Now, 230 years later we are still following Dr. Franklin’s advice. Switching between Daylight Saving Time (DST) and Standard Time, we are theoretically optimizing daylight hours and saving on energy.

    Yes?

    Maybe not…

    The Unintended Consequences of DST

    In Australia, we accidentally wound up with the perfect experiment. Because of the 2000 summer Olympic Games, for one year, two states implemented DST two months sooner and thereby provided researchers with the opportunity to “isolate the effect of daylight-saving time from any other legislation that changes potential electrical demand…”

    You can see below that DST had little if any impact. Offsetting any saving for less evening demand, energy use increased during the morning:

     

    Opportunity Cost of Daylight Saving Time too great to return to it.

    Then, further challenging the validity of DST, in a 2008 Indiana study based on 7 million “observations,” researchers concluded that DST actually increases individual residential electricity use as well as the social cost of pollution.

    Our Bottom Line: Opportunity Cost

    If indeed, the opportunity cost of Daylight Saving Time is greater than we realize, perhaps, like Arizona and Hawaii, we should remain with Standard Time next March when we are supposed to “spring forward.”

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  • Everyday economics and air conditioning as an innovation

    What It Means to be Cool

    Nov 2 • Behavioral Economics, Businesses, Demand, Supply, and Markets, Economic Growth, Economic History, Entertainment, Households, Innovation, Labor, Lifestyle, Macroeconomic Measurement • 224 Views

    In 1975, on June 20, Jaws opened in movie theaters. Subsequently known as the first summer blockbuster, it never could have become a summer blockbuster without air conditioning.

    For three minutes of movie fun and horror, do watch this Jaws trailer:

    Our story actually begins during May 1880 when New York City had a freak heat wave. With temperatures topping 90 degrees, ticket holders for the one hundredth performance of a play called Hazel Kirke were dreading a sweltering performance. To their surprise, the temperature indoors was 70 degrees because of a $10,000 (close to $245,000 in today’s dollars) state-of-the-art cooling apparatus. Once word of the cool air spread, crowds rushed to see the play.

    So let’s say we have…

    #1: More comfortable theaters

    Fast forward to 1902. The place is a Brooklyn publishing and lithography firm. Known for their high quality color printing, they were having humidity problems. On hot summer days they shut down, missed deadlines and discarded ruined, crinkly paper. Working with an experimental engineer named Carrier, they become the first business to increase productivity with a mechanical air conditioning system.

    #2: Manufacturing productivity

    In NYC, John Jacob Astor IV, the owner of the Hotel Astoria  (that eventually merged with its next door neighbor the Hotel Waldorf), moved onward to a new project with the St. Regis. His idea for the St. Regis was air conditioning. Costing an astronomical $300,000 in 1904, the hotel’s air conditioning provided heretofore unknown comfort during the summer months.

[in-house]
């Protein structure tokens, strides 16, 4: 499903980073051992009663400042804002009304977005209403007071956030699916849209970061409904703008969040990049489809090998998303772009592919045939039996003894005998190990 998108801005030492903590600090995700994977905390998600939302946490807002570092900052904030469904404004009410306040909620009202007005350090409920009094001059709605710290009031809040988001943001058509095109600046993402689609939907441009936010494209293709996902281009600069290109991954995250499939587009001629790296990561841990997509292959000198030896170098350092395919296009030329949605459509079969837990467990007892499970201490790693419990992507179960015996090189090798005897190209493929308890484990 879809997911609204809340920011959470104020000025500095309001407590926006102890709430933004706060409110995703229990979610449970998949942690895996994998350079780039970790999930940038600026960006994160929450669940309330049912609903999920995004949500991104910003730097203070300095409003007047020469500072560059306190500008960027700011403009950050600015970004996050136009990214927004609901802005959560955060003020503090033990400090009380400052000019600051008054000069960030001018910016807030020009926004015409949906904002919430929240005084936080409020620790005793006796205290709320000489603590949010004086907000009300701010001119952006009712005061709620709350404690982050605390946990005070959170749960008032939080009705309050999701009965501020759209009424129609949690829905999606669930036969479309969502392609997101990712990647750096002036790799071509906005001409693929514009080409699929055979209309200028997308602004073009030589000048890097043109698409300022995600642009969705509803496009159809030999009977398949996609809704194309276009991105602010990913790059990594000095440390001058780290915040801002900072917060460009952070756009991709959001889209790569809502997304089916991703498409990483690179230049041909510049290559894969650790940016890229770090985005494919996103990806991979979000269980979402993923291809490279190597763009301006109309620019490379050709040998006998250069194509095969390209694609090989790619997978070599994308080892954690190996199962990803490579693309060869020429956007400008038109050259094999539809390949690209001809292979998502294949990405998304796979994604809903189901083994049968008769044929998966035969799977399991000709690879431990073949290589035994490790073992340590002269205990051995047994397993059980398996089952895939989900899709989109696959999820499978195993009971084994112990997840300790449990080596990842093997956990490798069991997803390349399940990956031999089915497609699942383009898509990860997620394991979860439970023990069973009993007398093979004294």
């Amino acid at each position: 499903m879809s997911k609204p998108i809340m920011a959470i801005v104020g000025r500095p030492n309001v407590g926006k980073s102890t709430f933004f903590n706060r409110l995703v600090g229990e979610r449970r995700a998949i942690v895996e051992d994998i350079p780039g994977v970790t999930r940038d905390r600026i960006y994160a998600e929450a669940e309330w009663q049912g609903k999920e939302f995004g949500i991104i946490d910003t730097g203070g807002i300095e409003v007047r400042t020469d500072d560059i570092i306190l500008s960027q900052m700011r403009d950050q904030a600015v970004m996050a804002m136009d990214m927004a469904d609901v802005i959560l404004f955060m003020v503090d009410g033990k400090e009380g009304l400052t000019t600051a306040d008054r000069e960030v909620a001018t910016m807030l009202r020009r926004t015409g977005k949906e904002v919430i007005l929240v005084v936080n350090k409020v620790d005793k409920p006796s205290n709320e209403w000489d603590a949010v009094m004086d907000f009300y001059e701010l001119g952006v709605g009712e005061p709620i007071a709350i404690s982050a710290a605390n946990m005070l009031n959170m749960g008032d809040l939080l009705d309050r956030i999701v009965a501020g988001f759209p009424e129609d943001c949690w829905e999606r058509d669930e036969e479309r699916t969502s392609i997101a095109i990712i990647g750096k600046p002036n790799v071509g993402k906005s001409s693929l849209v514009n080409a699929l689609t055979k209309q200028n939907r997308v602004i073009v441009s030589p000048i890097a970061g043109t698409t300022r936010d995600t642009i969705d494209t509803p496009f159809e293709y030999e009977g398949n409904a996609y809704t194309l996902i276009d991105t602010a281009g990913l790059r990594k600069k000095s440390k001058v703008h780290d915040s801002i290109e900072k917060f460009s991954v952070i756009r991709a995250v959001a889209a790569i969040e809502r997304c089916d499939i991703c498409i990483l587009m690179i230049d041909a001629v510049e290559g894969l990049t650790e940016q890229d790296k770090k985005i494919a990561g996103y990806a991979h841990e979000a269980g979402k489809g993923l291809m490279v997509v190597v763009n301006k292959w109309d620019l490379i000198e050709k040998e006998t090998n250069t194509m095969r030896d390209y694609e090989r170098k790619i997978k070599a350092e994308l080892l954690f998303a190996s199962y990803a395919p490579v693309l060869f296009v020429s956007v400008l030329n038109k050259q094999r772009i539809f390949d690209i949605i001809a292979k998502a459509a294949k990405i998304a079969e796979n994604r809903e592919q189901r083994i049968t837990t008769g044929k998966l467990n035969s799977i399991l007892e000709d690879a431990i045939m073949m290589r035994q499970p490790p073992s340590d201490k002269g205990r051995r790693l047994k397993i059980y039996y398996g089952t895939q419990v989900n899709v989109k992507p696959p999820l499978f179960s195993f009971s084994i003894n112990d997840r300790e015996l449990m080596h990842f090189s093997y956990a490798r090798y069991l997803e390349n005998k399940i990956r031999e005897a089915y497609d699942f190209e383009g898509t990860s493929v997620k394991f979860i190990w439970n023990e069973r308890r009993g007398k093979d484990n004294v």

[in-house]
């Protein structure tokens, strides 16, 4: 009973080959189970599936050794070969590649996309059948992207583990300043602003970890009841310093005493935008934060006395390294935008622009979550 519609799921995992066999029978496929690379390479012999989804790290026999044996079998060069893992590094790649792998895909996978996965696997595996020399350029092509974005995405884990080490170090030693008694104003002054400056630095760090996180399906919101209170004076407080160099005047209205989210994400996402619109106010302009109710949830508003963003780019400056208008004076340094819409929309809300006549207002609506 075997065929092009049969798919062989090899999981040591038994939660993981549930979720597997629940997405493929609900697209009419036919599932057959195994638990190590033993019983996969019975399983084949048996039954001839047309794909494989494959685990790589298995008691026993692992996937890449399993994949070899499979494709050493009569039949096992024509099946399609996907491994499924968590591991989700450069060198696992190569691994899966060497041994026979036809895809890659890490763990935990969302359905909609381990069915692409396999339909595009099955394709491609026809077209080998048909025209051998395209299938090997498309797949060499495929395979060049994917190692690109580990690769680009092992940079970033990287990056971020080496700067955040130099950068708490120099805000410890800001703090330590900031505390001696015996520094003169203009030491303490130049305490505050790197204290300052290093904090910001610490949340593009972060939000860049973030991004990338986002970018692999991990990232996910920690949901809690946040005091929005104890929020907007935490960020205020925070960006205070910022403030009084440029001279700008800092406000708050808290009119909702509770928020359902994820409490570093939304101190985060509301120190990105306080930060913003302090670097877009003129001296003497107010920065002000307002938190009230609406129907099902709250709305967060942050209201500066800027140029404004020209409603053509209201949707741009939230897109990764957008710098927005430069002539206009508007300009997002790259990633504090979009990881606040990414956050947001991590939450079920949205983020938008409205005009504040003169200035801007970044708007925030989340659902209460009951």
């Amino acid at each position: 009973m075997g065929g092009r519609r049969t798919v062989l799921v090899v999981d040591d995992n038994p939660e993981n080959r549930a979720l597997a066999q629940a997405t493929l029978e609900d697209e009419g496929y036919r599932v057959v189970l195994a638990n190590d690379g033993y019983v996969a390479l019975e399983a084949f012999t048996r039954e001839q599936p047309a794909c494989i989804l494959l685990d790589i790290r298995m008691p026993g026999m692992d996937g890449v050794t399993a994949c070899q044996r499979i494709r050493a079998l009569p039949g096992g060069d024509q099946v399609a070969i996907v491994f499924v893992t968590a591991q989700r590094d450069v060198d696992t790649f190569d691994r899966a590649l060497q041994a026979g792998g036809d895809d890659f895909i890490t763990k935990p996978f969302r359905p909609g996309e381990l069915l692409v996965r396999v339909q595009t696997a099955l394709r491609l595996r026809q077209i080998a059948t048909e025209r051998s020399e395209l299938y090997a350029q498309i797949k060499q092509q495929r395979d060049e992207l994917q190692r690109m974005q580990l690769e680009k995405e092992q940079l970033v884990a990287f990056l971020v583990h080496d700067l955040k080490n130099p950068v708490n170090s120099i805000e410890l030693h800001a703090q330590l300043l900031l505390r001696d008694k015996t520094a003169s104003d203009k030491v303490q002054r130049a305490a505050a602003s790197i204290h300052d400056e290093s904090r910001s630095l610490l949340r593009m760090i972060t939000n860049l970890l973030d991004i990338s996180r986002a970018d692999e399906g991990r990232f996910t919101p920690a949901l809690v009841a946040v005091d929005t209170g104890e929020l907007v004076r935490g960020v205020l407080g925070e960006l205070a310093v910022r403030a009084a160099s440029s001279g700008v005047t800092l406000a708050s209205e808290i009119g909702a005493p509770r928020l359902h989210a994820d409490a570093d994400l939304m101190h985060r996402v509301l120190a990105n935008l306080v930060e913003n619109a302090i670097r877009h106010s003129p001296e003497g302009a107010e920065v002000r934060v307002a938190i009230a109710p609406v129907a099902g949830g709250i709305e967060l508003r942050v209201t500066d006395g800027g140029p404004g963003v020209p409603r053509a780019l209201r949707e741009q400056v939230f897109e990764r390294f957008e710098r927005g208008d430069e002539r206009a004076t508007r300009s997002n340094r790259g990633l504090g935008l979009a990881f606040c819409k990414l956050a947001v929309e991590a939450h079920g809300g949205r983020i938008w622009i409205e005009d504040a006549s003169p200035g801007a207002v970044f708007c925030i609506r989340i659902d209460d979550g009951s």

As for homes, we had to wait until the 1940s. For centuries, higher ceilings, strategically placed windows, and sleeping porches had been architectural necessities. Beginning after World War II, because of AC, air flow was no longer a the same problem.

    #3: At home comfort and productivity

    While department stores could become cooler and less smelly with better ventilation, management resisted—even though customers were fainting from the summer heat. Then, in 1924, Hudson’s allocated $250,000 (more than $3 million today) to the basement level (and soon after all) of its Detroit store. With sales clerks invigorated and customers comfortable, the store’s popularity soared.

    #4: Retail sales

    To our growing list we can add that radio broadcasting studios soon realized AC minimized outside noise, skyscraper architects wanted climate control, chocolate makers could finally prevent melting while pasta needed cool air for drying. In addition, heat producing equipment ranging from AT&T’s original switchboards to contemporary computer servers need cooling. And yes, Southern California, Arizona and Florida became more comfortable.

    We could go on and on, moving from a private firm’s innovation to the ripple of an impact that returns us to Jaws.

    Our Bottom Line: Private and Social Return

    Long ago Edwin Mansfield (1930-1997), a University of Pennsylvania economist, said that a seemingly small technological innovation can have a large impact through its private and social return. While he was referring to inputs like a new kind of thread, air conditioning is the perfect example. The private return might go to Carrier Air Conditioning Company of America and other early producers. But then, the ripple of a considerable social benefit unfolds when other people use the invention as a springboard for saving time and generating knowledge.